Drs Erin Michos, Pam Taub, Robert Busch, Alison Bailey, and Jorge Plutzky discuss the impact of lipid lowering on the risk of ASCVD.
Erin D. Michos, MD, MHS, FACC, FASPC: I think since we’ve been talking about ASCVD [atherosclerotic cardiovascular disease] risk assessment, the next thing we should talk about is treatment goals. I’m going to turn back to you, Dr Plutzky, to talk about the impact of LDL [low-density lipoprotein] lowering on the risk of ASCVD, and what recommendations or guidelines are you following for certain LDL goals for which types of patients?
Jorge Plutzky, MD: The relationship between LDL and cardiovascular risk is one of the great triumphs of the modern era of medicine. To have the initial notion of does cholesterol matter and do you extend life, evolve into what we now know about LDL lowering and the impact it has on reducing events is really a triumph. It is an amazing story, and it is amazing how many chapters keep coming in terms of therapies and additional risk factors. It’s really an opportunity; of course, none of that matters if you don’t apply them. We all have different phraseology we tend to use, but I have a patient who’s having an issue with adherence and I say, “There are a lot of studies that show that pills don’t work if you don’t take them.” Treatments don’t work if you don’t take them. Part of that onus is on us as physicians to make the case for why a patient would want to do that. People are not trying to harm themselves. Establishing the very clear-cut relationship between LDL and risk is important. Then, we’re usually using the current guidelines, the updated guidelines that came along previously. We like the idea of being very clear for clinicians to think, does a patient fall in one of these groups? Do they warrant treatment, the 4 primary groups of: people who have had a prior event, people who have an LDL greater than 190 mg/dL, people who have diabetes, people who calculate risk that warrants treatment. And now we are embracing the update, the ACC [American College of Cardiology] update, the idea of risk-enhancing factors.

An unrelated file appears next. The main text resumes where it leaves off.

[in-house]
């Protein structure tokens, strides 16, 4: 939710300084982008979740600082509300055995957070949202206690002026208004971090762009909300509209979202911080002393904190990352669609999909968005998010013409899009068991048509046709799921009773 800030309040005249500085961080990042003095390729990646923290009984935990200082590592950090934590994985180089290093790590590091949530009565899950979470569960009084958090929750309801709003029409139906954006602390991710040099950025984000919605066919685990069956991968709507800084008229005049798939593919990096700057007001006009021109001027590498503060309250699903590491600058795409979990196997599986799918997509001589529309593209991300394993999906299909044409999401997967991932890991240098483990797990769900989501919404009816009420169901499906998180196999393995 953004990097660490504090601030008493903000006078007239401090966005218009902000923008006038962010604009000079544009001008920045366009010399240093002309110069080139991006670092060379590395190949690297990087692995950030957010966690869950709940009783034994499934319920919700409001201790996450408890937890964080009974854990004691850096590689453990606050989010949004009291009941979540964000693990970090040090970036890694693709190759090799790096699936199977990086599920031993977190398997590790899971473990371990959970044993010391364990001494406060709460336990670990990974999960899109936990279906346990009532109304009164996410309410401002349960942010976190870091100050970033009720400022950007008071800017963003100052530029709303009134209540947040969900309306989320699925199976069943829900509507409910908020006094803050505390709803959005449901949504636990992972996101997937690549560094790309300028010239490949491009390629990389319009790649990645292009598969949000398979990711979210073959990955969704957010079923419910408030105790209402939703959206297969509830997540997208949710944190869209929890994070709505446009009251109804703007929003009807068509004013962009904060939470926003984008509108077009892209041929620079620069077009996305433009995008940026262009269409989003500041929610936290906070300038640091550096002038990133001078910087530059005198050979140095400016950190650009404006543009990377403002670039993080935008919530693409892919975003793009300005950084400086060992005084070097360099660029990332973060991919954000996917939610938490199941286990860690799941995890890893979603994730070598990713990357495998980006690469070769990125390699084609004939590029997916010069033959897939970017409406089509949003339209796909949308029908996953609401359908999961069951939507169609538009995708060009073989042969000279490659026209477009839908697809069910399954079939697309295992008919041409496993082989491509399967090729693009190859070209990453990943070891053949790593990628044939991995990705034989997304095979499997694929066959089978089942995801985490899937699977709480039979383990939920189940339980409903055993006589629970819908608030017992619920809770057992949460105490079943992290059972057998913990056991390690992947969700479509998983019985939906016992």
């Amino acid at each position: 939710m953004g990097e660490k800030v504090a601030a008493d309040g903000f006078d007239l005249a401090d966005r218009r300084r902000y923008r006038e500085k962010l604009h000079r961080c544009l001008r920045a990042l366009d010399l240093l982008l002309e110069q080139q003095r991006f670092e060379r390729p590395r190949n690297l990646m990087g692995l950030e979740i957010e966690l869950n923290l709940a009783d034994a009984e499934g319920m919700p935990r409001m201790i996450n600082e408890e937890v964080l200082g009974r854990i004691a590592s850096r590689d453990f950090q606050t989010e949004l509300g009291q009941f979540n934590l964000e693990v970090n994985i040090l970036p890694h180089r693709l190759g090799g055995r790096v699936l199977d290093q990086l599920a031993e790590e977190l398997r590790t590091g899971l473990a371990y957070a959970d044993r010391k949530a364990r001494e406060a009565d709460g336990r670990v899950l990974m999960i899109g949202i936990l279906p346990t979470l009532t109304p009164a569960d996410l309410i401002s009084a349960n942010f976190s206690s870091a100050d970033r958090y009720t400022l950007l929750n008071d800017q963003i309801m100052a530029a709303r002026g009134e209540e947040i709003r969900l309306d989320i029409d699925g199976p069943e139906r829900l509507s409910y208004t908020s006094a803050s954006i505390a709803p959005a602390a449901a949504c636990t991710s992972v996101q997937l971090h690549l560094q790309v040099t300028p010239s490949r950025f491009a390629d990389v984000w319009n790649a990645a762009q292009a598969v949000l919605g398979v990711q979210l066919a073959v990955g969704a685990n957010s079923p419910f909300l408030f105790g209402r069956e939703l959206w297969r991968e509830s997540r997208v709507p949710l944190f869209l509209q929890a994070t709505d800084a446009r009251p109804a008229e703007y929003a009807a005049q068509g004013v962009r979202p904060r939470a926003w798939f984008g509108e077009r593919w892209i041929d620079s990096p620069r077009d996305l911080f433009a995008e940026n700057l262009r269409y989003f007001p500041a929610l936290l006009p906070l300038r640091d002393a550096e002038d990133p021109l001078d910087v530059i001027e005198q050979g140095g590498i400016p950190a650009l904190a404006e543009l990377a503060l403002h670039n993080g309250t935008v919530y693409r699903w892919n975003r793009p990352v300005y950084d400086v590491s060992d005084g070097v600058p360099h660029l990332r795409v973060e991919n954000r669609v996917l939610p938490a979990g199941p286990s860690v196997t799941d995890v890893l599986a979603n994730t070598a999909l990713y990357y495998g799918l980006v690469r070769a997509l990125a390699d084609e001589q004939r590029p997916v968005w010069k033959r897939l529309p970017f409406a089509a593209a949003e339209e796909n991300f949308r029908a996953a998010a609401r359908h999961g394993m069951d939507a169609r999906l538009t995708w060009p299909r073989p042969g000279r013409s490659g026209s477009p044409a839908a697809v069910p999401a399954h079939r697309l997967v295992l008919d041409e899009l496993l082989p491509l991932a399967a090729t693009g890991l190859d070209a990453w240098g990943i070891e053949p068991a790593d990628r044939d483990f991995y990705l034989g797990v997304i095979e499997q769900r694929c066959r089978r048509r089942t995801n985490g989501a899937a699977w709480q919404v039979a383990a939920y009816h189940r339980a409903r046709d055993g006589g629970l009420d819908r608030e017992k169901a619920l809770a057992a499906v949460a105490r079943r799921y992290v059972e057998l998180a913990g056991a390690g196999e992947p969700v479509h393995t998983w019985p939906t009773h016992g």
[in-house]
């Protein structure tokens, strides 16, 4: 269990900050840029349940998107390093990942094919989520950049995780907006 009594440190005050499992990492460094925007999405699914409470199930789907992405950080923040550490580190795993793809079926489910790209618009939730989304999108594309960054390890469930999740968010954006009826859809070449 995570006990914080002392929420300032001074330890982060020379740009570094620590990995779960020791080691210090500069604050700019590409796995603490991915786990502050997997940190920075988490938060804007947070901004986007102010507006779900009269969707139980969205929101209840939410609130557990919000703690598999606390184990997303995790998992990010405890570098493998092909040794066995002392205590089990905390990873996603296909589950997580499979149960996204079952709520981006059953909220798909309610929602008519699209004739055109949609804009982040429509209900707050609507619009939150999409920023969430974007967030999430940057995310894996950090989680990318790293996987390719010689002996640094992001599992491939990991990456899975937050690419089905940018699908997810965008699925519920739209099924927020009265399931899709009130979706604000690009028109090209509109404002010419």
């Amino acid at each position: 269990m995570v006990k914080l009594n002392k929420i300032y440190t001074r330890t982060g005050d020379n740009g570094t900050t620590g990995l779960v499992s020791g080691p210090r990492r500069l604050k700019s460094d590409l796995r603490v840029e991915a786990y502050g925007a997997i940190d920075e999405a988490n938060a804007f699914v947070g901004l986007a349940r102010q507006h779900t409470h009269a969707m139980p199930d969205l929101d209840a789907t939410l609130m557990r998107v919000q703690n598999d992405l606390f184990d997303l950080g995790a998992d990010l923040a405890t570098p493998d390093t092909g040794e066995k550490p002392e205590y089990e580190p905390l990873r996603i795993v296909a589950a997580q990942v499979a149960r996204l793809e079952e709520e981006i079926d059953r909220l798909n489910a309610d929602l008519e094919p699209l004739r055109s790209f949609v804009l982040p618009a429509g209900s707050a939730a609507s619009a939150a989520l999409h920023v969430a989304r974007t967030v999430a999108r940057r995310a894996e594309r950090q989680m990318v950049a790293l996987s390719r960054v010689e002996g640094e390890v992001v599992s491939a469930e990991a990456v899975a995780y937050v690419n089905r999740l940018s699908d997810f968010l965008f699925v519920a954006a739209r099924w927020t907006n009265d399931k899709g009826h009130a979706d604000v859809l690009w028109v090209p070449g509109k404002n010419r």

We had not liked the movement away from the idea of treatment goals. I even tried that in the clinic a few times when it first came out, I found it very hard to talk to a patient without saying, “This is the number we want to get to.” We hadn’t applied that, and I’m happy to see a returning to the idea of thresholds, of trying to get people lower. Especially when the risk is high, trying to get down, closer to 55 mg/dL, along the lines of what the European Society of Cardiology had embraced, but we’re now seeing that endorsed much more. Gauging the degree of your LDL lowering with the extent of risk I think always makes sense. Trying to get people down under 100 mg/dL, in most cases, which has already been advocated for, but trying to use judgment about when you need to be more aggressive because you think someone’s at risk. Including genetic inputs, where people have higher LDL levels younger. We have very interesting studies that say, if you have a genetic basis for an elevated LDL that’s not reaching the threshold of greater than 190 mg/dL, those people have more risk. You wouldn’t want to miss that, and recognize that. Matching a given clinical scenario to appropriate LDL treatment goals is important, and we have to embrace that. Being more aggressive, getting people down to appropriate LDL numbers is really helpful. There are so many great resources with the ACC expert consensus update, as well as the prior guidelines.